Why It’s Time to Start Working with Your Physiology — Not Against It

I was tired.

I was physically tired.

I was emotionally tired.

Even my soul felt tired.

How did I get here?


It was the day after Christmas; 10 days after my daughter’s first birthday. I was sitting on the floor coiling Christmas lights when I began to try to stand up. Almost immediately, I sunk back down to the floor.

Six weeks after the birth of my daughter, I chose to jump back into the whirlwind of busyness — airplanes, travel and meetings — striving to build my consulting business. I spent the entire first year of her life haunted by my ego as I frantically tried to grow my business, serve my clients all over the world, and prove to myself that I was needed and valuable.

This was all part of something bigger for me personally. I wanted to live up to my image of the successful woman — smart, driven, professionally accomplished; a Mary Poppins mom; a loving wife; a leader in the community. That superwoman was my gold standard, and I had spent years, and especially the last year, trying to live up to it.

But now, on December 26, I’d awakened only to realize that as much as I was chasing the dream of the superwoman, I wasn’t living my life.

And the words of Socrates — ”beware the bareness of a busy life” — were suddenly eerily real. It was time for me to face my fears and make bold choices about my life and the way that I worked.

I started to make these bold choices for my life as I worked to overcome my fears and build a life where I live fully.

One of my bold choices and realizations that I needed on December 26? Working WITH my physiology — not against it.

Physiological conditions can impact your energy level positively or negatively. If you were already tired when you tried to do something taxing, you had to fight an uphill battle. Chances are it took you twice as long and you made some missteps.

The goal instead is to create an environment that supports your energy needs. How to make that happen on a daily basis? Keep packets of nuts, granola bars, or dried fruit in your office drawer, handbag, briefcase, or glove compartment to help you stay properly fueled. Make a playlist of soothing or energizing music to help you relax or recharge — depending which you need — after stressful tasks and interactions.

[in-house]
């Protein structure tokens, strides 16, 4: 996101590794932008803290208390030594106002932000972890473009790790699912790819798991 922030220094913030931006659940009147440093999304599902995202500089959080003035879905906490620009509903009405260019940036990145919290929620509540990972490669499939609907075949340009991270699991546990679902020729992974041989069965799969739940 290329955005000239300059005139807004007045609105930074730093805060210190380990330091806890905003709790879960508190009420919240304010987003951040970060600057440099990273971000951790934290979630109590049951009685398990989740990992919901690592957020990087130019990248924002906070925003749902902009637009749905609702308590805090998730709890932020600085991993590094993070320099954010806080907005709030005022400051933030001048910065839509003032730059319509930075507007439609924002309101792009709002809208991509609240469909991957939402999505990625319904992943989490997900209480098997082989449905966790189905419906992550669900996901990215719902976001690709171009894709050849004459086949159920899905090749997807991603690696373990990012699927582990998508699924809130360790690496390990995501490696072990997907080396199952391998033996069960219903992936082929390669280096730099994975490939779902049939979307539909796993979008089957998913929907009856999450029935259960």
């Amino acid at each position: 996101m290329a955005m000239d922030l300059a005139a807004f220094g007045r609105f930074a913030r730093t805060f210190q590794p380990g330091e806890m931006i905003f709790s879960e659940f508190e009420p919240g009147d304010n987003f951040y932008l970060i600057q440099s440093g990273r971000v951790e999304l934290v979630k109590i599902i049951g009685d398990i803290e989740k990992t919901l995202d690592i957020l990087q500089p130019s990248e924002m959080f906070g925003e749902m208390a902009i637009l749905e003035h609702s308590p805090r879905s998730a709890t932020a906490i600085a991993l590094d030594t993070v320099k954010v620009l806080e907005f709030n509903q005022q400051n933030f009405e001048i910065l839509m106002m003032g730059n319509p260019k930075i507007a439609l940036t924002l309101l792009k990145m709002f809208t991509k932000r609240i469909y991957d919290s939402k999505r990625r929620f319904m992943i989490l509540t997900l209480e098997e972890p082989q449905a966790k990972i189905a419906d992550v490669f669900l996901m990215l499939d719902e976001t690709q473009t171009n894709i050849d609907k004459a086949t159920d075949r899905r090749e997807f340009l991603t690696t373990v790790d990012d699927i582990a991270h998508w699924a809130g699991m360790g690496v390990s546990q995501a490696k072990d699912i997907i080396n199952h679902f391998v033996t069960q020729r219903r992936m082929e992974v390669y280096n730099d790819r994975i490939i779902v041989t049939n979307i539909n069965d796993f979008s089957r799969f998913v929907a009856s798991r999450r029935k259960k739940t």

There are days when the last thing you want to do early in the morning or late in the evening is exercise — who has the energy? — but physical activity matters. Counter-intuitive as it sounds, exercising can give you the energy boost you need. In a six-week study at the University of Georgia, researchers split people into three groups: one did a low-intensity workout, another did a moderate intensity routine, and a control group didn’t exercise. Both of the first two reported increased energy, and the low-intensity group actually reported less fatigue than those who worked out harder.

So don’t dash off to CrossFit. Simply walking or doing some light strength training is all it takes. Keep comfortable shoes in your desk drawer, car, or bag so you can go for a quick stroll — whether it’s to burn off extra steam or wake you up a bit.

That daily practice — whether it’s CrossFit or a 20 minute walk around the block during lunch — might give you the energy you need to power through your December 26.

These bold choices made me realize this — for many years, I prized my ability to produce significant amounts of work — my output. It became something I was known for, however, it came at a tremendous personal cost. There is work, and then there is the real work. That real work that has an impact on the bottom line, your clients, and your organization.

Read more strategies like this at http://www.carsontate.com.

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